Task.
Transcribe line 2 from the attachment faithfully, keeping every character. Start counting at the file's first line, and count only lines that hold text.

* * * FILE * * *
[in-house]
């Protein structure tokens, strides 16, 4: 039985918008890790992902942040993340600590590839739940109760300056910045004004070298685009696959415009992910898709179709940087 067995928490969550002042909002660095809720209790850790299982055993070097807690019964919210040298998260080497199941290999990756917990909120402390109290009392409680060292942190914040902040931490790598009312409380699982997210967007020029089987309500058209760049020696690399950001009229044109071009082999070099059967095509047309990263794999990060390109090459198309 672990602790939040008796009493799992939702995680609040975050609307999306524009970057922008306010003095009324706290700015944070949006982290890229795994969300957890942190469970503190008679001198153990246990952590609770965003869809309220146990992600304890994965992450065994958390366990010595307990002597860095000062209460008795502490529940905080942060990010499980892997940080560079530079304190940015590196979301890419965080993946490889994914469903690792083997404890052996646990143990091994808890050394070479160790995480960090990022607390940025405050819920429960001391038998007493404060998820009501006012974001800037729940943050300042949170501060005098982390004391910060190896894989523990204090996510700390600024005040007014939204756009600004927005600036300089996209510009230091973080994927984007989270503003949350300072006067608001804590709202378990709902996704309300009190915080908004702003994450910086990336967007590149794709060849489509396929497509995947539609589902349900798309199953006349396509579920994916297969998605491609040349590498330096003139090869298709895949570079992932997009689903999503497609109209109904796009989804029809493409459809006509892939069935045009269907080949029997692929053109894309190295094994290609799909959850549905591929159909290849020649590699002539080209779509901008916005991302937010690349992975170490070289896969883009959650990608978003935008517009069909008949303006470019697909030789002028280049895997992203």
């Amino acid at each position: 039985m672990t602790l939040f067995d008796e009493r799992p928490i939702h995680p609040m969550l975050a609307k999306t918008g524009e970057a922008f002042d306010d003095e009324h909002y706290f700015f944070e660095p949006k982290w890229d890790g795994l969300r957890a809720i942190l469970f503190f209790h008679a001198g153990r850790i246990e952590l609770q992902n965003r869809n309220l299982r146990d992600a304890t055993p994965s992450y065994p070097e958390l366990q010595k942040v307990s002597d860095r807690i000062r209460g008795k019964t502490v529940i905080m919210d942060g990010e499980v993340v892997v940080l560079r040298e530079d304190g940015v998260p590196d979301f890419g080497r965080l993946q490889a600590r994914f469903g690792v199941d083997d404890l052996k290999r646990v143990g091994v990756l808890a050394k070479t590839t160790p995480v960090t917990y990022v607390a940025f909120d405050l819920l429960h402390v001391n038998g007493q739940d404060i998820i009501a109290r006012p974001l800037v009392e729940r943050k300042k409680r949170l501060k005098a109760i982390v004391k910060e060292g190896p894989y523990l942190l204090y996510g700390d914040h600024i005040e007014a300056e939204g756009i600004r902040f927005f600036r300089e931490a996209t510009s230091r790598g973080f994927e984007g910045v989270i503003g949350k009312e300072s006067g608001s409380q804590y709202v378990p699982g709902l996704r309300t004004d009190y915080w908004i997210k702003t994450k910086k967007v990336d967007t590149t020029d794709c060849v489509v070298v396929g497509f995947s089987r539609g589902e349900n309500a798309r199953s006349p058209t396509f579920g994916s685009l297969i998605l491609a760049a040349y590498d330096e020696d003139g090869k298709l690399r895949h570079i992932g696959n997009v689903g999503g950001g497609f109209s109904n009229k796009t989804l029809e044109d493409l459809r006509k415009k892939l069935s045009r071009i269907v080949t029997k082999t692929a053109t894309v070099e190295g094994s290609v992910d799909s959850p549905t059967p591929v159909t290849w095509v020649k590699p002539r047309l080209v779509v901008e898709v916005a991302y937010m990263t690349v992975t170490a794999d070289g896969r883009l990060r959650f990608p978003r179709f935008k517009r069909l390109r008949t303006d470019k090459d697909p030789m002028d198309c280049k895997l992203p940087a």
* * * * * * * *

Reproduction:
């Protein structure tokens, strides 16, 4: 039985918008890790992902942040993340600590590839739940109760300056910045004004070298685009696959415009992910898709179709940087 067995928490969550002042909002660095809720209790850790299982055993070097807690019964919210040298998260080497199941290999990756917990909120402390109290009392409680060292942190914040902040931490790598009312409380699982997210967007020029089987309500058209760049020696690399950001009229044109071009082999070099059967095509047309990263794999990060390109090459198309 672990602790939040008796009493799992939702995680609040975050609307999306524009970057922008306010003095009324706290700015944070949006982290890229795994969300957890942190469970503190008679001198153990246990952590609770965003869809309220146990992600304890994965992450065994958390366990010595307990002597860095000062209460008795502490529940905080942060990010499980892997940080560079530079304190940015590196979301890419965080993946490889994914469903690792083997404890052996646990143990091994808890050394070479160790995480960090990022607390940025405050819920429960001391038998007493404060998820009501006012974001800037729940943050300042949170501060005098982390004391910060190896894989523990204090996510700390600024005040007014939204756009600004927005600036300089996209510009230091973080994927984007989270503003949350300072006067608001804590709202378990709902996704309300009190915080908004702003994450910086990336967007590149794709060849489509396929497509995947539609589902349900798309199953006349396509579920994916297969998605491609040349590498330096003139090869298709895949570079992932997009689903999503497609109209109904796009989804029809493409459809006509892939069935045009269907080949029997692929053109894309190295094994290609799909959850549905591929159909290849020649590699002539080209779509901008916005991302937010690349992975170490070289896969883009959650990608978003935008517009069909008949303006470019697909030789002028280049895997992203």